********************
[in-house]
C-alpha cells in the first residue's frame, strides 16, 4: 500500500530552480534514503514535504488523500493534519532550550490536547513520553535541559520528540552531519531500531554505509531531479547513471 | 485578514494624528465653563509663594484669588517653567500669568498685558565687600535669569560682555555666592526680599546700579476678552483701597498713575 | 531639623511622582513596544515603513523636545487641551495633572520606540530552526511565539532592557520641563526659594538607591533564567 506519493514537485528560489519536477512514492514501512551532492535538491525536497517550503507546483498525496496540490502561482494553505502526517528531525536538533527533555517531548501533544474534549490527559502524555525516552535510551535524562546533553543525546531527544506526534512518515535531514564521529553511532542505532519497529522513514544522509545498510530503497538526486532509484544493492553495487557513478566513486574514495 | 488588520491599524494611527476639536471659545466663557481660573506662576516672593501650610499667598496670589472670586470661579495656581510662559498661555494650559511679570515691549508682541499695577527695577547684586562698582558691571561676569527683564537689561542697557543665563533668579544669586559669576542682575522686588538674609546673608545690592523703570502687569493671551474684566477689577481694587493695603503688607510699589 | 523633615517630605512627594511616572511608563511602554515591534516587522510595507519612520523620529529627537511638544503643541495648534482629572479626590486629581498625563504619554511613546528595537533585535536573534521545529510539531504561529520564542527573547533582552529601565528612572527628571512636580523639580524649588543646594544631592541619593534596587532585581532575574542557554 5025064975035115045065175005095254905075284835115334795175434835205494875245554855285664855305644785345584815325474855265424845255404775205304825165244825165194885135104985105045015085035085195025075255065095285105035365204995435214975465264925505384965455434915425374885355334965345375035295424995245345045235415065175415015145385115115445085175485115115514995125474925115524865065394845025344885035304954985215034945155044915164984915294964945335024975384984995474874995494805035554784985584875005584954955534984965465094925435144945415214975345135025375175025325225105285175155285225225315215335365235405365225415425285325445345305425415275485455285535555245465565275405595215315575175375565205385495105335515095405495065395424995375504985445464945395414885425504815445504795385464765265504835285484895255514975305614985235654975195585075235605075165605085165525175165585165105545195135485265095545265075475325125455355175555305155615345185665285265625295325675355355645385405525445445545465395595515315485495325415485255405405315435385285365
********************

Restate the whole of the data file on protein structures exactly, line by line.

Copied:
[in-house]
C-alpha cells in the first residue's frame, strides 16, 4: 500500500530552480534514503514535504488523500493534519532550550490536547513520553535541559520528540552531519531500531554505509531531479547513471 | 485578514494624528465653563509663594484669588517653567500669568498685558565687600535669569560682555555666592526680599546700579476678552483701597498713575 | 531639623511622582513596544515603513523636545487641551495633572520606540530552526511565539532592557520641563526659594538607591533564567 506519493514537485528560489519536477512514492514501512551532492535538491525536497517550503507546483498525496496540490502561482494553505502526517528531525536538533527533555517531548501533544474534549490527559502524555525516552535510551535524562546533553543525546531527544506526534512518515535531514564521529553511532542505532519497529522513514544522509545498510530503497538526486532509484544493492553495487557513478566513486574514495 | 488588520491599524494611527476639536471659545466663557481660573506662576516672593501650610499667598496670589472670586470661579495656581510662559498661555494650559511679570515691549508682541499695577527695577547684586562698582558691571561676569527683564537689561542697557543665563533668579544669586559669576542682575522686588538674609546673608545690592523703570502687569493671551474684566477689577481694587493695603503688607510699589 | 523633615517630605512627594511616572511608563511602554515591534516587522510595507519612520523620529529627537511638544503643541495648534482629572479626590486629581498625563504619554511613546528595537533585535536573534521545529510539531504561529520564542527573547533582552529601565528612572527628571512636580523639580524649588543646594544631592541619593534596587532585581532575574542557554 5025064975035115045065175005095254905075284835115334795175434835205494875245554855285664855305644785345584815325474855265424845255404775205304825165244825165194885135104985105045015085035085195025075255065095285105035365204995435214975465264925505384965455434915425374885355334965345375035295424995245345045235415065175415015145385115115445085175485115115514995125474925115524865065394845025344885035304954985215034945155044915164984915294964945335024975384984995474874995494805035554784985584875005584954955534984965465094925435144945415214975345135025375175025325225105285175155285225225315215335365235405365225415425285325445345305425415275485455285535555245465565275405595215315575175375565205385495105335515095405495065395424995375504985445464945395414885425504815445504795385464765265504835285484895255514975305614985235654975195585075235605075165605085165525175165585165105545195135485265095545265075475325125455355175555305155615345185665285265625295325675355355645385405525445445545465395595515315485495325415485255405405315435385285365